When picking your clothing for a video shoot, consider three key elements: pattern, color and shape/fit.
- Pattern: The question of pattern is simple. Avoid them. There are very few people who can make checks, stripes, florals, paisley, and herringbone patterns look good on video — and many consumer-grade video cameras simply can’t handle them. So when you go to your closet to pick an outfit for your video, simply remove anything with a pattern on it from the list of possibilities.
- Color: When it comes to color, the most important factor is to pick a color that complements your skin tone. Most video cameras can’t handle high contrast between bright and dark objects, and this includes skin tone and clothing. If you have dark skin, avoid wearing white or very light colors so that your shirt won’t appear to glow when the camera is set to make your face look its best. If you have very light skin, avoid black or very dark clothing so that the black shirt doesn’t become a formless hole in the video. Men: Collared shirts look better than a t-shirt. For a light-skinned man, a soft gray jacket may look best. A darker-skinned man might look best in a medium blue jacket. Wear a tailored jacket that fits perfectly. Wear a light blue, pink, cream or burgundy shirt – not a pure white shirt. You can wear a tie with a pattern, and it’s ok to have a red tie – but stay away from the orange side of the red color wheel, and keep the pattern simple. Women: Avoid the same color and pattern problems as the men, but add to the list neon bright colors and huge, flowery patterns. Don’t wear a red power suit on camera, and avoid drab earth tones (beige, brown, olive green). Keep your jewelry simple. The video camera needs light, and light reflects off shiny objects. Avoid large rings, bracelets, dangling earrings, necklaces and pins. Simple and tasteful are two key words in video. Pearls and small neck chains with cameos or colored stones look best.
- Shape/Fit: Yes, it’s true. The camera can add pounds to anyone’s figure. But that doesn’t mean that you will look better if you wear baggy clothing. It’s just the opposite, in fact. When you’re on camera, it’s important to pay attention to the shape and fit of your clothing — all of your clothing. One of the most common problems men have on video is they forget to check how a jacket “hangs” when it’s buttoned, or they have pants that are not hemmed properly. Both women and men need to make sure that clothing flatters their body shape, and is neither too tight or too loose. Pick clothing that feels comfortable — you can’t tug or adjust clothing while the camera is rolling.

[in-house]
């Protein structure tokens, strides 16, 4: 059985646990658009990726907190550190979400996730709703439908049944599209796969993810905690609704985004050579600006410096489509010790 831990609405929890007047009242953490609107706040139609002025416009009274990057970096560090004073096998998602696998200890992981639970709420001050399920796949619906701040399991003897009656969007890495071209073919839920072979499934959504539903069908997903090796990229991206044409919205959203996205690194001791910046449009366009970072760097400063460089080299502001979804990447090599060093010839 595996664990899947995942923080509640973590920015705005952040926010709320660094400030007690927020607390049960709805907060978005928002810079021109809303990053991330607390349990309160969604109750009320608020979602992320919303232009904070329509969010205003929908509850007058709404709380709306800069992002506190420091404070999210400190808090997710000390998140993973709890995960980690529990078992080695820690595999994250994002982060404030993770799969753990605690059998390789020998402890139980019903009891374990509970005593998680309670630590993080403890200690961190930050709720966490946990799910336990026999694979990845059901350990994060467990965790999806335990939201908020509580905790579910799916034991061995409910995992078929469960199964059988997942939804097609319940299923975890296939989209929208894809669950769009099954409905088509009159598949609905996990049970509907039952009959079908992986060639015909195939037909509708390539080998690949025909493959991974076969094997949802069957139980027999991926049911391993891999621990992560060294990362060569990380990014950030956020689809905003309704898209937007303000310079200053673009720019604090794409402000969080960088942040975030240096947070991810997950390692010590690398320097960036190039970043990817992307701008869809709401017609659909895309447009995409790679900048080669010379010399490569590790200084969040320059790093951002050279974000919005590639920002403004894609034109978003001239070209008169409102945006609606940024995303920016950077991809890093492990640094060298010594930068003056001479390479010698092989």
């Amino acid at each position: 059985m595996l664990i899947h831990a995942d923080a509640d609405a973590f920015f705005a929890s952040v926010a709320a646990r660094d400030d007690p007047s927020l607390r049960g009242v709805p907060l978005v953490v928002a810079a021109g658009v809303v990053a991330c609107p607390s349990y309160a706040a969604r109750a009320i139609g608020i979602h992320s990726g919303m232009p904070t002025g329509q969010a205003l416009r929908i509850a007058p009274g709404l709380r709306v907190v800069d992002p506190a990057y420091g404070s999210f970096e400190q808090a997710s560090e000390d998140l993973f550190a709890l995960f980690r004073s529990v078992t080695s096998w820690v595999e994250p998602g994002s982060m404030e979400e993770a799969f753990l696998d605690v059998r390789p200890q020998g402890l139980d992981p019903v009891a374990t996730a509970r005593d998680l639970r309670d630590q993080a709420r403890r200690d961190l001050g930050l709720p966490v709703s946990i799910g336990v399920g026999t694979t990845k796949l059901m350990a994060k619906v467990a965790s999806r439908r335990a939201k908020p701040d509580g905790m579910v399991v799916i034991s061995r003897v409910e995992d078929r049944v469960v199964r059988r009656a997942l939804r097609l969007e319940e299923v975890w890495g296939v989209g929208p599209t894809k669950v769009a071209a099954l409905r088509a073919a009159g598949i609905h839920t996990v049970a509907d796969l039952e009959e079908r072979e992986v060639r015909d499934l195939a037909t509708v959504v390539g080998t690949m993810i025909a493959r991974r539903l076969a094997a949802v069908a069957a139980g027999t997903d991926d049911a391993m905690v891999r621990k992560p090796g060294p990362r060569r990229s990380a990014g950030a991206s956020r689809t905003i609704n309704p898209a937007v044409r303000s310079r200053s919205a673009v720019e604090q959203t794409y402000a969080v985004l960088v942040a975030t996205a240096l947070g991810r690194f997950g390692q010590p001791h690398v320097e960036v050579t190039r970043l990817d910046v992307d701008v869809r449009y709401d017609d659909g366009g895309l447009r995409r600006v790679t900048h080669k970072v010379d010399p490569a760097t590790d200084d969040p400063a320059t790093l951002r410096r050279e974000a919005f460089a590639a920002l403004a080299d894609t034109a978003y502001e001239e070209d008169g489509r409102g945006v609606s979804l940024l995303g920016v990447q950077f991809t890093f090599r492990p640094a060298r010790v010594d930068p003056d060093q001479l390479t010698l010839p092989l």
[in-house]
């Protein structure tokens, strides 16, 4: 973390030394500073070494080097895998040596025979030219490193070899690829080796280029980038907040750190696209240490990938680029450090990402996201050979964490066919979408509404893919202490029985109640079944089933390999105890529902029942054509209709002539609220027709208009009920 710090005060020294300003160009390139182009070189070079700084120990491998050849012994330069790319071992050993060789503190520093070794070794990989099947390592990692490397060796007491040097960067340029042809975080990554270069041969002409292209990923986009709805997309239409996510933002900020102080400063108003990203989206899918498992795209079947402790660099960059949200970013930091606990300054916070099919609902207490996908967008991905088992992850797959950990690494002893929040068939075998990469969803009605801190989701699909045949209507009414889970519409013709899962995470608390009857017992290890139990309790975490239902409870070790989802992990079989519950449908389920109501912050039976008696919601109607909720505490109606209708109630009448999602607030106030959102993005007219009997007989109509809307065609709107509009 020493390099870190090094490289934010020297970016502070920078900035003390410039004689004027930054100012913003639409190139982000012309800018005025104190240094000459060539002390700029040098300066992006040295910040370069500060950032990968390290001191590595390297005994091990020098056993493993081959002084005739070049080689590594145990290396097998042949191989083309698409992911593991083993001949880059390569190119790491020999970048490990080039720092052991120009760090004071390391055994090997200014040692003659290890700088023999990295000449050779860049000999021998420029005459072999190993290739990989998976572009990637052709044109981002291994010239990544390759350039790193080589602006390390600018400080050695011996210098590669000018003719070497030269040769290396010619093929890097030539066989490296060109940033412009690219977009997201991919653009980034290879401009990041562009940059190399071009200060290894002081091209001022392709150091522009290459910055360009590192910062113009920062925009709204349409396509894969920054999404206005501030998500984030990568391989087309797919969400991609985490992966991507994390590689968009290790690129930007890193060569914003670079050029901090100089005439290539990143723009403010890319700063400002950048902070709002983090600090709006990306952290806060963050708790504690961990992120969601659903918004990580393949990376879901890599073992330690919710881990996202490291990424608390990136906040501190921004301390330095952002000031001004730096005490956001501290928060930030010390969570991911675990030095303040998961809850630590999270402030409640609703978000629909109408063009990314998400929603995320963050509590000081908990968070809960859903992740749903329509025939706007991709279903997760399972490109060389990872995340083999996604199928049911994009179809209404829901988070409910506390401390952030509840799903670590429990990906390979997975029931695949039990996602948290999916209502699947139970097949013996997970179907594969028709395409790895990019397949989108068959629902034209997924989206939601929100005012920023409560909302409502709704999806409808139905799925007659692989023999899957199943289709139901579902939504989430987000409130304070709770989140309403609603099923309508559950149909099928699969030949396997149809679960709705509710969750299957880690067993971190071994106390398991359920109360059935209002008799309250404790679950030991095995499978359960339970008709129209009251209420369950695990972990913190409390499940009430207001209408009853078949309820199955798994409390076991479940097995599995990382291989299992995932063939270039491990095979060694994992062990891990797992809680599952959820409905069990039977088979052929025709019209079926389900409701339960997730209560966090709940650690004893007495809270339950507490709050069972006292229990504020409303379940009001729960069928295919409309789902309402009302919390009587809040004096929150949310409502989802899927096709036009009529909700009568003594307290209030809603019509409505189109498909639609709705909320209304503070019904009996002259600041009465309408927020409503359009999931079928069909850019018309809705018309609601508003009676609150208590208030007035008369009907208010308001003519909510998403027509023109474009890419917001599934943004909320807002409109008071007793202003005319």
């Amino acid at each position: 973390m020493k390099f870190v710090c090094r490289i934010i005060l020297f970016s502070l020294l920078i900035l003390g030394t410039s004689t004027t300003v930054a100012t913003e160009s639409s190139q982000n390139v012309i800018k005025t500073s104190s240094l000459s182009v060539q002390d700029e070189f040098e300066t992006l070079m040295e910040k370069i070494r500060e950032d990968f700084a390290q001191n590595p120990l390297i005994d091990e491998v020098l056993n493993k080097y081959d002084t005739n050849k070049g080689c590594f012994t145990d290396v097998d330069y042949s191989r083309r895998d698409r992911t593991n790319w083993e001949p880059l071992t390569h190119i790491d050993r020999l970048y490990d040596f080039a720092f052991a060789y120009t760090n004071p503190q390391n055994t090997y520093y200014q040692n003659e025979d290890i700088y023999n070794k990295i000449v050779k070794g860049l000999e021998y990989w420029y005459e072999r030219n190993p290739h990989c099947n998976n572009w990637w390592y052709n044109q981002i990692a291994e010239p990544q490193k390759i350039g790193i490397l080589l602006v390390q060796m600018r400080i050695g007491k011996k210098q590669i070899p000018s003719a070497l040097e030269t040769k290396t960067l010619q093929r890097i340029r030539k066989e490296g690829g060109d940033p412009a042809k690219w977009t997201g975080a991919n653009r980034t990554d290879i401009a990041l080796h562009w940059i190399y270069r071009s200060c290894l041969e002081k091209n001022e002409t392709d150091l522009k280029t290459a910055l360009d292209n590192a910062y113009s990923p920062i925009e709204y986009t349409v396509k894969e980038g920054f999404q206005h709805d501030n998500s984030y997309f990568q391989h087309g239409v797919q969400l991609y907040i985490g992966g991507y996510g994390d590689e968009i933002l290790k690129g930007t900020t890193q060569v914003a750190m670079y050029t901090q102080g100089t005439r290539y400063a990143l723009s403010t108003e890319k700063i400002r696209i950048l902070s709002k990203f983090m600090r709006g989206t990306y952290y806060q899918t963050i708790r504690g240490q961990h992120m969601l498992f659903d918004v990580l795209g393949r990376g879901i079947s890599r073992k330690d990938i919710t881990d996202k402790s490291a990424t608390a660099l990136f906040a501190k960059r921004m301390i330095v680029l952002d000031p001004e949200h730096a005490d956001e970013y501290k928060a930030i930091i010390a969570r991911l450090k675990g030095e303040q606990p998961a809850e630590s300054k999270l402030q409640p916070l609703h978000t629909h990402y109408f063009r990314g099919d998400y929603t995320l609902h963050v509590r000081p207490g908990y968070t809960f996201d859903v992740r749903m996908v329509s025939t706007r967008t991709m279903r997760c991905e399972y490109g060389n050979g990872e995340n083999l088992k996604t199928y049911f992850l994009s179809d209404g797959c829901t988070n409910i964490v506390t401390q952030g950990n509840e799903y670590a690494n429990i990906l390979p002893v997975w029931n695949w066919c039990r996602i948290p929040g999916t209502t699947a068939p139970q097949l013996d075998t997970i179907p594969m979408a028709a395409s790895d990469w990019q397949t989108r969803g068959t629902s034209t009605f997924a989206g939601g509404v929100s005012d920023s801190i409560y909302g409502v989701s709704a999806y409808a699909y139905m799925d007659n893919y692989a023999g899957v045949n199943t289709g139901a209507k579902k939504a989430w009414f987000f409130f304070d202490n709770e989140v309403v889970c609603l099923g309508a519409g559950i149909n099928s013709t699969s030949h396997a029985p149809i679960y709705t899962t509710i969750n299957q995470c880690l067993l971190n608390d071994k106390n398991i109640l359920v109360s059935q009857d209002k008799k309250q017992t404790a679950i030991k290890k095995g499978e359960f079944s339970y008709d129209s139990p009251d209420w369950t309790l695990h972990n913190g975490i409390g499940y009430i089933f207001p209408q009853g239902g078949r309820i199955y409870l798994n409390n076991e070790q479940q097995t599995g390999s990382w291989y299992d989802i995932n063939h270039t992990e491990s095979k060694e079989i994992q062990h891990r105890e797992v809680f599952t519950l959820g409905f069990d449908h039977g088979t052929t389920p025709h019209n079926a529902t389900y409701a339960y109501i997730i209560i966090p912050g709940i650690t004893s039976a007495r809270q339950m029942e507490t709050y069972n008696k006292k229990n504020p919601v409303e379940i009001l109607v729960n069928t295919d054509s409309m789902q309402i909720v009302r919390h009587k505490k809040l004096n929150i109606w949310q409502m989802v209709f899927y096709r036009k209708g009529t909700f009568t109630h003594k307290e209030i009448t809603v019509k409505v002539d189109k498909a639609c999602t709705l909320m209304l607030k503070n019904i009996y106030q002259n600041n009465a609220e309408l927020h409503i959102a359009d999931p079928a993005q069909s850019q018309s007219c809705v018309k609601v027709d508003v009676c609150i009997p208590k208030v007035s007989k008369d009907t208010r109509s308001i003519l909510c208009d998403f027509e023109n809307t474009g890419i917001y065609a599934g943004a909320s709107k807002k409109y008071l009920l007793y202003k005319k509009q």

Location, Location, Location
Where you shoot your video determines what equipment is required. These days, portable green-screen rigs can help to create the perfect backdrop – with the help of computers, of course. But shooting in your office may not always be the best option.
Studios are quiet, pre-lit, faster, and sometimes less expensive than video shoots done at a corporate site. Noise and ambient light are critical factors in how well your video turns out. So budget for the video crew to visit your location and determine if it’s a good option for your shoot before you decide where to film. An in-studio recording may wind up being more cost-effective than you think, and you could get better results.
Remember that you can’t simply decide to film your video in a public place without getting advance permission from the authorities — and you may not be able to film in front of a building without permission from the owners. I know of one case where a technology company was excited that a big retailer was using its products. So they got permission to film a promo video in a shopping mall parking lot, where the store’s logo was visible on the building behind them, along with a number of other company logos. It took less than 24 hours before they got multiple DMCA takedown requests (copyright infringement notices) that got their video pulled off of YouTube and their own website.
Take 30 (Seconds, That Is)
Mom was right about something beside the importance of practice. Remember when she used to tell you to slow down, and speak clearly? She knew intuitively what great directors and actors only learn over time.
It’s important to change your pace, rhythm, and content every 30 seconds. Viewers think faster than we talk – and we live in a society where everyone has seen great video. Use your stopwatch to time yourself reading your script – and stop after the first 30 seconds. It came faster than expected, didn’t it?
Droning on for more than 30 seconds about even the most important product feature or message can cause your audience to tune you out. But if you change the pace, the visuals, or even your tone of voice regularly, they’re more likely to stick with you until the end.
We don’t have to be Brad Pitt or Angelina Jolie to be company video stars. But we do need to be professional and prepared – just like Mom said.